Treatment for Stroke

Early treatment can prevent or at least limit damage to the brain. Acting fast, treatment at the first symptoms of brain attack, can save your life and avoid damages.

Common stroke treatments are medications, hospital care, surgery and rehabilitation.

Treatment for Ischemic Stroke

Initial treatment for ischemic stroke involves removing the blockage and restoring blood flow. Tissue plasminogen activator (t-PA) is a medication that can break up blood clots and restore blood flow when administered within 3 hours of the event. This medication carries a risk for increased intracranial hemorrhage and is not used for hemorrhagic stroke. Mannitol, a diuretic, may be administered intravenously (through an IV) to reduce intracranial pressure during an ischemic stroke.

Antihypertensives such as labetalol (Normodyne®) and enalapril (Vasotec®) may be used alone or in combination with diuretics to treat high blood pressure. Side effects are usually mild and include dizziness, fatigue, and headache.

Antiplatelet agents such as aspirin, clopidogrel bisulfate, and aspirin with dipyridamole (Aggrenox®) may be prescribed to reduce the risk for recurrent stroke. Aspirin may also improve the outcome of a stroke when administered within 48 hours. Side effects include stomach pain, heartburn, nausea, and gastrointestinal bleeding. Aggrenox is taken orally, twice a day, and may also cause headache.

Clopidogrel bisulfate (Plavix®) is an antiplatelet medication that is taken orally, once a day, to help prevent the formation of blood clots. It is prescribed for patients with atherosclerosis who have had a recent stroke and is used to prevent recurrence. Patients with medical conditions that may cause internal bleeding (e.g., stomach ulcers) should not use clopidogrel.

Side effects include abdominal pain, rash, diarrhea, and headache. Serious side effects (e.g., gastrointestinal hemorrhage) are rare. Physicians and dentists should be informed that a patient is taking clopidogrel before any surgery is scheduled.

Anticonvulsants such as diazepam (Valium®) and lorazepam (Ativan®) may be prescribed for patients who experience recurrent seizures after a stroke. Side effects include drowsiness, fatigue, and weakness.

Complications of Stroke

Stroke is nothing but the starvation of the brain as it fails to get the required amount of oxygen for proper functioning. The changes of the person after the stroke attacks are well seen in many patients and these are often referred to as complications of stroke. The stroke complications are many and well diversified and they normally vary from one person to another. Also these variations are not uniform and the patients may have one, two or more symptoms of the disease. Normally these complications are well seen in many patients who have suffered from very severe attacks and not well pronounced in the other mild cases of stroke attacks. So we infer that the degree of torture provided by these complications differ depending on the severity of the stroke attacks. These complications may also vary depending on time as short term and long term effects.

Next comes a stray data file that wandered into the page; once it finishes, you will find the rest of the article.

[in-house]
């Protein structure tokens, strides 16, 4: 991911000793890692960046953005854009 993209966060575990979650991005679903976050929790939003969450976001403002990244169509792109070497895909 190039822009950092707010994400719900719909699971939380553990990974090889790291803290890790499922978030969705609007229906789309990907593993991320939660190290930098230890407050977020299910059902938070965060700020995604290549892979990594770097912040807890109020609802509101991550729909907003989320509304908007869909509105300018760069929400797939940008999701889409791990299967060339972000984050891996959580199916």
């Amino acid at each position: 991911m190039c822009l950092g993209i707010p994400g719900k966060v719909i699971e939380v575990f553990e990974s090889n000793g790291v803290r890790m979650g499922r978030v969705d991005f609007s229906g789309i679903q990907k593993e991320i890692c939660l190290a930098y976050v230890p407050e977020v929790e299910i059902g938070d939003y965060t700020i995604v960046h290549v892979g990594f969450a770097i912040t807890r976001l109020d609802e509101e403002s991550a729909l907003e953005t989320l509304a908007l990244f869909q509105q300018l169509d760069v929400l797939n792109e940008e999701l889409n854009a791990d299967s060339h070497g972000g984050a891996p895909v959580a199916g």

Normally the doctors can predict the onset of these complications depending on the patient’s health. However if the treatment is slightly compromised then the patients will have a serious risk of suffering from the disease. Taking a look at some of the stroke complications we learn that paralysis may happen in some patients. This is one of the cruelest forms of complications and the patients find increasingly difficult to come out of it. The patients also have severe risk of falling prey to coma wherein the person lies alive but the brain does not function. This one is seen in many patients for whom treatment has been delayed as it results in brain starvation.

Also vision and speech therapy may be needed for the patients for easy and a complete cure from the complication. This is another well known complication of this disease. The extreme thing that can happen to the patients is that the patients may even go the state where they are alive yet without any movement. Some patients may also develop breathing problems which is considered to be very severe and life threatening. This difficulty is mainly seen in patients where the stroke occurs in the brain stem which is considered as very dangerous for the patients.

Prevention of Stroke

Primary prevention of stroke refers to the treatment of individuals with no previous history of stroke. Risk-reduction measures may include the use of antihypertensive medications; warfarin; platelet antiaggregants; 3-hydroxy-3-methylglutaryl coenzyme A (HMG-CoA) reductase inhibitors (statins); smoking cessation; dietary intervention; weight loss; and exercise.

Secondary prevention refers to the treatment of individuals who have already had a stroke or transient ischemic attack (TIA). Measures may include the use of platelet antiaggregants, antihypertensives, statins, and lifestyle interventions.

Most primary and secondary stroke prevention recommendations focus on ischemic stroke, but some apply to hemorrhagic stroke, or to cerebral venous thrombosis.